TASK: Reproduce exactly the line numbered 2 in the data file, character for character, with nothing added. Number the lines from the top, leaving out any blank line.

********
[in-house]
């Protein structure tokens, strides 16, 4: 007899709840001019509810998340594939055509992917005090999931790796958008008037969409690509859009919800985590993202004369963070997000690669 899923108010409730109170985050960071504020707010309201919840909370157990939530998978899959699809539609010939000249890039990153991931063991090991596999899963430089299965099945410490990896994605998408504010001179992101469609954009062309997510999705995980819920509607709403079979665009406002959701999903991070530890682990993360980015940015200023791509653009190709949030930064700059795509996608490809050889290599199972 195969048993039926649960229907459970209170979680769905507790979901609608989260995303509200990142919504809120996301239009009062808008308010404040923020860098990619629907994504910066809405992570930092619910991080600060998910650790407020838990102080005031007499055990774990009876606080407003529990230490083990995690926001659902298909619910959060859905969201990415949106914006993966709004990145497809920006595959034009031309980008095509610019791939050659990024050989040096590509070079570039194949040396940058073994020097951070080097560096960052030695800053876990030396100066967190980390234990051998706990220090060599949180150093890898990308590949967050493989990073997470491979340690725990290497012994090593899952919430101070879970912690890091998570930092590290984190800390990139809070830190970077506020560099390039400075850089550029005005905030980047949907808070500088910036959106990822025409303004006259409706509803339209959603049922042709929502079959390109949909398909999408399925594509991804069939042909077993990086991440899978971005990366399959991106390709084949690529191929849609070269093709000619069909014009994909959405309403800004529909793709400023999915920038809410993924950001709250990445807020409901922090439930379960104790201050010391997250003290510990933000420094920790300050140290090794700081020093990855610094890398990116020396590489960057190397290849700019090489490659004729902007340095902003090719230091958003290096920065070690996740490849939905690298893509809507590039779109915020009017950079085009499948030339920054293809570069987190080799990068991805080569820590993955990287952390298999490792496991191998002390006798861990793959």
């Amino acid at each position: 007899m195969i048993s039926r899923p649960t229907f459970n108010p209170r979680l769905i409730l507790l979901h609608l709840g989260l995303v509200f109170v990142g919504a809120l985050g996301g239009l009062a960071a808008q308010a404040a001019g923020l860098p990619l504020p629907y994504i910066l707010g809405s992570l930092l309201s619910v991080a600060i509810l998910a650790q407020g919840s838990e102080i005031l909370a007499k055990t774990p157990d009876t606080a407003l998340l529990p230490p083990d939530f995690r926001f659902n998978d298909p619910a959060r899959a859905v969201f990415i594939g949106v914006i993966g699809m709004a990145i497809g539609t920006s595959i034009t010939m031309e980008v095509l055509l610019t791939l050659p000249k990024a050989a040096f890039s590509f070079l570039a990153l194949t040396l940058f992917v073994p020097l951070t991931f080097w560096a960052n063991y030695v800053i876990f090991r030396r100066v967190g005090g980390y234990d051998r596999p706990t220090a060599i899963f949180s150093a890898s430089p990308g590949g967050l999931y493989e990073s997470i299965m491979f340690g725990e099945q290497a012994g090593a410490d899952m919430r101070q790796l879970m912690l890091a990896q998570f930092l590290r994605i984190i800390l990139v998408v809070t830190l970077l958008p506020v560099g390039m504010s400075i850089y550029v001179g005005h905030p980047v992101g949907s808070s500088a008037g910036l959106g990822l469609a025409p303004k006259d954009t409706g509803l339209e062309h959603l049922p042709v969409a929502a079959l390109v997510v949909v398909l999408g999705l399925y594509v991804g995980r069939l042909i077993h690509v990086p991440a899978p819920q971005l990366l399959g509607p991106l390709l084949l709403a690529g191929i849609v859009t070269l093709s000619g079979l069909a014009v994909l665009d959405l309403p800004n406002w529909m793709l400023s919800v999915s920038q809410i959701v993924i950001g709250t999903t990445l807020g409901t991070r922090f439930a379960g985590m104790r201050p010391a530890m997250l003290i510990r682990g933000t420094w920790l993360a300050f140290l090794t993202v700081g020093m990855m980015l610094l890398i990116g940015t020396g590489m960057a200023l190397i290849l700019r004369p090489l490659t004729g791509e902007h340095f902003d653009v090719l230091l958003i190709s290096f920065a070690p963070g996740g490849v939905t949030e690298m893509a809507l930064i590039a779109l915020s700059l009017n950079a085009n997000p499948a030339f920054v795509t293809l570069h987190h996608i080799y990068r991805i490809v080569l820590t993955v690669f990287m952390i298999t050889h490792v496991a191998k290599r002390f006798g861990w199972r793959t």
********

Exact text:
């Protein structure tokens, strides 16, 4: 007899709840001019509810998340594939055509992917005090999931790796958008008037969409690509859009919800985590993202004369963070997000690669 899923108010409730109170985050960071504020707010309201919840909370157990939530998978899959699809539609010939000249890039990153991931063991090991596999899963430089299965099945410490990896994605998408504010001179992101469609954009062309997510999705995980819920509607709403079979665009406002959701999903991070530890682990993360980015940015200023791509653009190709949030930064700059795509996608490809050889290599199972 195969048993039926649960229907459970209170979680769905507790979901609608989260995303509200990142919504809120996301239009009062808008308010404040923020860098990619629907994504910066809405992570930092619910991080600060998910650790407020838990102080005031007499055990774990009876606080407003529990230490083990995690926001659902298909619910959060859905969201990415949106914006993966709004990145497809920006595959034009031309980008095509610019791939050659990024050989040096590509070079570039194949040396940058073994020097951070080097560096960052030695800053876990030396100066967190980390234990051998706990220090060599949180150093890898990308590949967050493989990073997470491979340690725990290497012994090593899952919430101070879970912690890091998570930092590290984190800390990139809070830190970077506020560099390039400075850089550029005005905030980047949907808070500088910036959106990822025409303004006259409706509803339209959603049922042709929502079959390109949909398909999408399925594509991804069939042909077993990086991440899978971005990366399959991106390709084949690529191929849609070269093709000619069909014009994909959405309403800004529909793709400023999915920038809410993924950001709250990445807020409901922090439930379960104790201050010391997250003290510990933000420094920790300050140290090794700081020093990855610094890398990116020396590489960057190397290849700019090489490659004729902007340095902003090719230091958003290096920065070690996740490849939905690298893509809507590039779109915020009017950079085009499948030339920054293809570069987190080799990068991805080569820590993955990287952390298999490792496991191998002390006798861990793959």